While I would agree that LotR does not ignore death, I can also see Moorcock's point, in that we have frequent intimations of death not being an ending: Gandalf's return from death; Frodo's seeming death (or near death) and revival both following the events at Weathertop and at Shelob's Lair, and his final sailing to the Undying Lands; and so forth. This sort of thing can (and, in fact, does, to a great degree) belittle death and its meaning, and thus it is a legitimate complaint. This, of course, has much to do with Tolkien's religious views, while Moorcock is a secularist; but nonetheless it remains a point to note in Tolkien's writings (whether or not one agrees with Moorcock's stance on it).

Ultimately, however, this boils down to an irreconcilable difference in views between the backward-looking, frankly nostalgic mediaevalism of such conservatism in literature; and the more radical, forward-looking, often overly-optimistic (though sometimes overly-pessimistic or at least overly-cautionary) approach of much fantastic -- and occasionally naturalistic -- literature of the twentieth century.

I certainly wouldn't accuse Moorcock of not having read the book -- the evidence is that he has read it (his views and comments on Tolkien and LotR are varied, depending on the venue and type of essay he is writing) with considerable attention... but with his own particular bias, as well. I tend, in the main, to be a bit closer to Moorcock's views politically and philosophically, but I also have a great deal of admiration and respect for Tolkien's abilities and intelligence... which makes for an... interesting... experience when I read an essay like this. I may not always agree with the man, but I see his points, and it does get me to examining things from a different perspective... which is really what such an essay is intended to do.

Incidentally, Moorcock knew Tolkien personally, as I recall; and even studied under him at one point. (He also knew and was in fact close friends with Mervyn Peake, another of the great fantaisistes of the twentieth century....)

EDIT: As the link in the first post does not seem to be working, you may want to take a look at the following; this is a revision of the essay, with some updating to take into account other writers in the field not covered in the earlier version(s):

http://www.revolutionsf.com/article.php?id=953

Also, I note that the points you comment on are the summation given in the post above, not quotations from Moorcock's own essay. I don't know whether you read it or not, but if not, perhaps it may prove helpful in making your arguments directly to his own statements....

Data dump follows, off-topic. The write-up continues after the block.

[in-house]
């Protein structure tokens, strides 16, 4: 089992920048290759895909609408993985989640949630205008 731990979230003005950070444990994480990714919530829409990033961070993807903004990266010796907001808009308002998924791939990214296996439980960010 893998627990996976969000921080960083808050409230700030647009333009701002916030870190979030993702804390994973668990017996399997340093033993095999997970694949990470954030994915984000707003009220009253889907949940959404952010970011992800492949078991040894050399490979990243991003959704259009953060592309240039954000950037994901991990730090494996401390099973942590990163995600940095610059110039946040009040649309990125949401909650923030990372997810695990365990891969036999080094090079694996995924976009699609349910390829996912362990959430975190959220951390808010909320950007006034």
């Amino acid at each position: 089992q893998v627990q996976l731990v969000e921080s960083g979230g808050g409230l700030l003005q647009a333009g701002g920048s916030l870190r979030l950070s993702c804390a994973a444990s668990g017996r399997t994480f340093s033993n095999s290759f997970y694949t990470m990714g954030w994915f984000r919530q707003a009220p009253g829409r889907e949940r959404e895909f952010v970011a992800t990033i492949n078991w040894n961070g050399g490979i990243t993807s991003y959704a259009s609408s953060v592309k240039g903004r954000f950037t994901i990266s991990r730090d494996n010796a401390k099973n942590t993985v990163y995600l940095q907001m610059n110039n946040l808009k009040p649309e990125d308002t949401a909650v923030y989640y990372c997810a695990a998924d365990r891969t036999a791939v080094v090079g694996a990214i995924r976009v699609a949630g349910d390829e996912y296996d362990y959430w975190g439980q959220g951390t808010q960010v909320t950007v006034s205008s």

Last edited:

Siberian

Well-Known Member
Joined
Jun 30, 2007
Messages
170
Ok, this urban vs. rural issue is quite interesting and I'll try to write a separate post about it, if you're interested.

As for Moorcock, I have a feeling that even if he read LOTR he didn't read it carefully, didn't try to understand it and analyze it as it is but instead applied his own ideas about what in his opinion is wrong with fantasy (and some other books he disliked). He dislikes nostalgia but doesn't notice optimism. Or maybe he does and think it's too cozy - a bit contradictory, is it?

As for tory etc., I still don't understand what's so "extremely conservative" about LOTR? The whole book is about change and renewal, with both good and bad things it brings about.

I suppose Moorcock doesn't realize that Tolkien's goal was to create mythology for England (together with languages and history). And any mythology deals with the past and has legends of the Golden age of men, a time of learning, peace and prosperity that was lost to the humankind later. So yes, there's always a sense of longing for that golden age. On the other hand, myth also serves as a source of inspiration with valiant and noble deeds (and cautionary tales, too). So nostalgia goes hand in hand with hope for the future, that things will get better and a new golden age will come (even if after the last big battle with evil). It's too bad Moorcock's own prejudices get in the way of enjoying Tolkien's great achievement. Or maybe he simply dislikes the writing style and tries to rationalize it :)

I read both versions of the essays so they're a bit confused in my head now. I could give you more examples of factual errors, such as calling Sauron representation of Chaos (nothing can be further from the truth, he's in fact quite the opposite, the ultimate totalitarian and controlling regime).
 

Siberian

Well-Known Member
Joined
Jun 30, 2007
Messages
170